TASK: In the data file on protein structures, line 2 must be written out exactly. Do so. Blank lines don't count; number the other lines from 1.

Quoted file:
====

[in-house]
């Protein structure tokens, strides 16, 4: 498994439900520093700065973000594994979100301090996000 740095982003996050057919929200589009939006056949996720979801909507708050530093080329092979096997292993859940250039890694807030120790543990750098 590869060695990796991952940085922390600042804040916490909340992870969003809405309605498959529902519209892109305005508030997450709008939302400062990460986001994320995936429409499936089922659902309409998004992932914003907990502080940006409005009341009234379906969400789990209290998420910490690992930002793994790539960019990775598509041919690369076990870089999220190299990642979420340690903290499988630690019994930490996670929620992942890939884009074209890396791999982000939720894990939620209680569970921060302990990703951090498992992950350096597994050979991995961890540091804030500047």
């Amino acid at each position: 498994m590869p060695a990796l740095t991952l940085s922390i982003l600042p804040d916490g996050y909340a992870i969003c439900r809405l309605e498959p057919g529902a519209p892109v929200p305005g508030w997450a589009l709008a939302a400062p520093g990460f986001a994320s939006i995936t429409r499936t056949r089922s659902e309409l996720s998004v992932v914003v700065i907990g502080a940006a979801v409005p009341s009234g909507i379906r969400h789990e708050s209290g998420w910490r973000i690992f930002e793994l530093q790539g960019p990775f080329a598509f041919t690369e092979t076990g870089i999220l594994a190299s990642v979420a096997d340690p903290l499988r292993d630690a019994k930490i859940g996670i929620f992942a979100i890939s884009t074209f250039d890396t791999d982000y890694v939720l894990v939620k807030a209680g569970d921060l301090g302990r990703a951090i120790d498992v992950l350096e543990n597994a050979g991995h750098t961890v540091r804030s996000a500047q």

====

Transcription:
């Protein structure tokens, strides 16, 4: 498994439900520093700065973000594994979100301090996000 740095982003996050057919929200589009939006056949996720979801909507708050530093080329092979096997292993859940250039890694807030120790543990750098 590869060695990796991952940085922390600042804040916490909340992870969003809405309605498959529902519209892109305005508030997450709008939302400062990460986001994320995936429409499936089922659902309409998004992932914003907990502080940006409005009341009234379906969400789990209290998420910490690992930002793994790539960019990775598509041919690369076990870089999220190299990642979420340690903290499988630690019994930490996670929620992942890939884009074209890396791999982000939720894990939620209680569970921060302990990703951090498992992950350096597994050979991995961890540091804030500047």